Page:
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November 22, 2013

Text: “Then the disciples of John came to him, saying, ‘”Why do we and the Pharisees fast, but your disciples do not fast?'” And Jesus said to them, “” Can the wedding guests mourn as long as  the bridegroom is with them? The days will come when the bridegroom is taken away from them, and then they will fast. No one puts apiece of unshrunk cloth on an old garment, for the patch tears away from the garment, and a worse tear is made. Neither is new wine put into old wine skin. If it is, the skins burst and the wine is spilled and the skins are destroyed. But new wine is put into fresh wine skins, and so both are preserved.” Matthew 9:17

“Common sense.”  Most people admire others who appear to be wise,  prudent, practical, pragmatic, and can fix everything. This was certainly a virtue in the Great Depression  when things broke,  and since there was not money to buy a “brand new” one, someone in the family fiddled with it until it could be partially dependable. There were persons who made a living operating a “repair shop”. (Ha! Try to find one today!) You have heard, “He’s a really smart guy, but he doesn’t have any common sense.”

It sounds like a group of John the Baptist’s disciples was trying to embarrass Jesus’  disciples; a sort of spiritual one-ups-man-ship. Since fasting was a practice of nearly all sects, these disciples of John seem scandalized that the disciples of Jesus should not participate. So they interrogate Jesus regarding the stumbling block: Why do your disciples not fast?

Jesus gives three examples by which he illustrates how wisdom and common sense can legitimate religious practices.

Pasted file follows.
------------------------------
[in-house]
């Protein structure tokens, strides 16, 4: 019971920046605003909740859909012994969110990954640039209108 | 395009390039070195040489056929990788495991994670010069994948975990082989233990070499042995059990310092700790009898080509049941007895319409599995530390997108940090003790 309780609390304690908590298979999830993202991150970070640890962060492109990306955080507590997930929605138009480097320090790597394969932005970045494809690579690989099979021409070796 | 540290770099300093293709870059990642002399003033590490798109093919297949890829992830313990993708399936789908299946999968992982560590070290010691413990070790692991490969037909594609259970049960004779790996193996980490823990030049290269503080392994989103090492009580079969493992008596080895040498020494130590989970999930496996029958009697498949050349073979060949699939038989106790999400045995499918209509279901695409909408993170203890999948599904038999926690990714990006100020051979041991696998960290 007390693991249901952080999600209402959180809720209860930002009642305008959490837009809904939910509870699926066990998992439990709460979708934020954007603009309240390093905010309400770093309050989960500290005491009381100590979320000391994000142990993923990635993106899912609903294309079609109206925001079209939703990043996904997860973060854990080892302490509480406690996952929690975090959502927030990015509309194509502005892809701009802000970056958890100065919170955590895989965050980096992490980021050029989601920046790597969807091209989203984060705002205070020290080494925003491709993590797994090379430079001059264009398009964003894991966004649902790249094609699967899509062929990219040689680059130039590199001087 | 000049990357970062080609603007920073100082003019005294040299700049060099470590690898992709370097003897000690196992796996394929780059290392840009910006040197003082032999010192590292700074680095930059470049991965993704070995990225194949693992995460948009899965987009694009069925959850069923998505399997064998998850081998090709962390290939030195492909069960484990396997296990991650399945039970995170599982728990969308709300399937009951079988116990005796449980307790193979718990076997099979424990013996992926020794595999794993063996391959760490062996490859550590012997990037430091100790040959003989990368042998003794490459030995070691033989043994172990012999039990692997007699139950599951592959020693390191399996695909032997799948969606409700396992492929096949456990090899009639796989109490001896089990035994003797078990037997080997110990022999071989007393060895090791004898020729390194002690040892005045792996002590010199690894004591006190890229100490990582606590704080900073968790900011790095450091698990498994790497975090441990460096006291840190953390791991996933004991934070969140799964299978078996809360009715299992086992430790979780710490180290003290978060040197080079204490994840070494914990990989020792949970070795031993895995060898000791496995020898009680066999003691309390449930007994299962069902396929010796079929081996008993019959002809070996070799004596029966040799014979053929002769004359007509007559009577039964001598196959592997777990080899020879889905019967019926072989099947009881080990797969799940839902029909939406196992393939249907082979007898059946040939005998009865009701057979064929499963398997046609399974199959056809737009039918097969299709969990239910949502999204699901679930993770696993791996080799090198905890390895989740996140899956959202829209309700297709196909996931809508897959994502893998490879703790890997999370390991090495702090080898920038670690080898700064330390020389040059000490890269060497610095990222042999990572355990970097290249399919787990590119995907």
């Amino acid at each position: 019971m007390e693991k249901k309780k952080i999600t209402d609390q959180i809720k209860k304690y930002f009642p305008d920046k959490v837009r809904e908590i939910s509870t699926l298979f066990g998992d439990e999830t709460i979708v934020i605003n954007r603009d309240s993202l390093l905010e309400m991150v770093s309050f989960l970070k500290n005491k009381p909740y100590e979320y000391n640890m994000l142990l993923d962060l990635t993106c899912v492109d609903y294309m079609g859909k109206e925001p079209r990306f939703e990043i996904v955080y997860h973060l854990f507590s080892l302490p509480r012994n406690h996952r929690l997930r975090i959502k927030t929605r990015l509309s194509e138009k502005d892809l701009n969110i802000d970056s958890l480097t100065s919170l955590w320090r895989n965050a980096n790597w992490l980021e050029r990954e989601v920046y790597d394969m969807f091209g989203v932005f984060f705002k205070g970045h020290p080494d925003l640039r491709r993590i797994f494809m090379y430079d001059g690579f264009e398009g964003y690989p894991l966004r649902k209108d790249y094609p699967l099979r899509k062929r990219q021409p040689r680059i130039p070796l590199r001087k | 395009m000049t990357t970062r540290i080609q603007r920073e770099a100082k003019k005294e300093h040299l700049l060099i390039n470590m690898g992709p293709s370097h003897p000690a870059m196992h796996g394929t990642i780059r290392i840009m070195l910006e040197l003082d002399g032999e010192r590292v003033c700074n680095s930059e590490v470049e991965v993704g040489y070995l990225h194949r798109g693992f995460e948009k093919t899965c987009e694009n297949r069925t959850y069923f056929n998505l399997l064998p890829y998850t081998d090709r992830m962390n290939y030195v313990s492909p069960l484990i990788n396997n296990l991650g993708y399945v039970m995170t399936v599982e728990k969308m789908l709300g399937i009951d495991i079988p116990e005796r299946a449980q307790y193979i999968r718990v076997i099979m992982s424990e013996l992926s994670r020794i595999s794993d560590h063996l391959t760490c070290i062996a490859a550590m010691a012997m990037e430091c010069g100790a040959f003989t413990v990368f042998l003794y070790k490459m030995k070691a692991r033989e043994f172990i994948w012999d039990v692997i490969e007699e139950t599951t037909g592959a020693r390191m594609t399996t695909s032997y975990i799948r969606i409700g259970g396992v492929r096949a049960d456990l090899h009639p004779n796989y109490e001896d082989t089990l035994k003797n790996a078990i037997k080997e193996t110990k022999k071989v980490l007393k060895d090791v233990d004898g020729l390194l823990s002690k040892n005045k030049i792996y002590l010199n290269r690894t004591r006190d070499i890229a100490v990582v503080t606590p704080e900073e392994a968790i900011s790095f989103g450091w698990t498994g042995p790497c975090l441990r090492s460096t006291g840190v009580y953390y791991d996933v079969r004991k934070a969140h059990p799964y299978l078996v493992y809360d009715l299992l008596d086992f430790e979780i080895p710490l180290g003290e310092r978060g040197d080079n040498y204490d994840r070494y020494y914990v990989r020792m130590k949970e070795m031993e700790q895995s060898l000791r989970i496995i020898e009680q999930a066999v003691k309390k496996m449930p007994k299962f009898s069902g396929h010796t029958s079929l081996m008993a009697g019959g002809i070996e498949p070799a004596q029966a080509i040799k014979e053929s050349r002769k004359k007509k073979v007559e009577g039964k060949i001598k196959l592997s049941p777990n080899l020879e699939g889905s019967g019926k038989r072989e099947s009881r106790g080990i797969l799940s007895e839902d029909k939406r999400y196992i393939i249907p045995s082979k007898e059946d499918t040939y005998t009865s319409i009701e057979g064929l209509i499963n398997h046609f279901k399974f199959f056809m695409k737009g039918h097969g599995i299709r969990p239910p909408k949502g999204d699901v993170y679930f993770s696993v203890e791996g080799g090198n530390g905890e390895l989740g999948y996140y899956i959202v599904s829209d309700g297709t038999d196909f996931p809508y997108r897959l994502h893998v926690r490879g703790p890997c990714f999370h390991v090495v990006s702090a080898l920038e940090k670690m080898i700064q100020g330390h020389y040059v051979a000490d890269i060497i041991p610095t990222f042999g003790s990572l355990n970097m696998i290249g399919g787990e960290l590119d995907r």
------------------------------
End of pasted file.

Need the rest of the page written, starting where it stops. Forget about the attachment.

First he cites an incident of wedding guests mourning while the bride and groom were celebrating in the presence of the guests. Wisdom says that the guests should wait until the couple departs before the guests mourn the difficulties of married life.

When an older garment is torn, one does not repair such a breach with new cloth for when it ages and is washed it rips the garments by shrinking.  The garment becomes unusable because the owner employed an unworkable solution.

Jesus follows last with a sensible way to deal with a common problem. In what does the winemaker store new wine so that it does not leak and become useless?  The vintner does not store the wine in old, brittle wine skins, but makes new wine skins to preserve his stock.

All three illustrations encourage us to utilize common sense solutions to daily problems.  Jesus, however, employs these practical means to benefit us in the spiritual life. Bible study is an exercise in the application of wisdom (i.e. common sense).  Far too much speculation, guessing, and imagination are used in interpreting the Bible.

First, lay aside all pre-conceived ideas. Don’t be stunted by the fictions that men have invented or the myths of the past. Approach Bible study with openness. Be objective when you read the Bible. Use logic in approaching all of the Bible. Do not be gullible. Seek knowledge. Be humble.  (In other words: use common sense.)

More guidelines. Get a good background in Bible study: attend Bible classes. Purchase good Bible study tools. The Public Library is a good source for resources. Ask preachers and Bible students about helpful tools for study. Set up a time and place for Bible study.

Finally, remember these passages of scripture.

“Let the word of Christ dwell in you richly, teaching and admonishing one another in all wisdom, singing psalms , and hymns and spiritual songs, with thankfulness in your hearts to God.”  Colossians 2:16

“Do your best to present yourself to God as one approved, a worker who has no need to be ashamed, rightly handling the word of truth.”  II Timothy 2″:14

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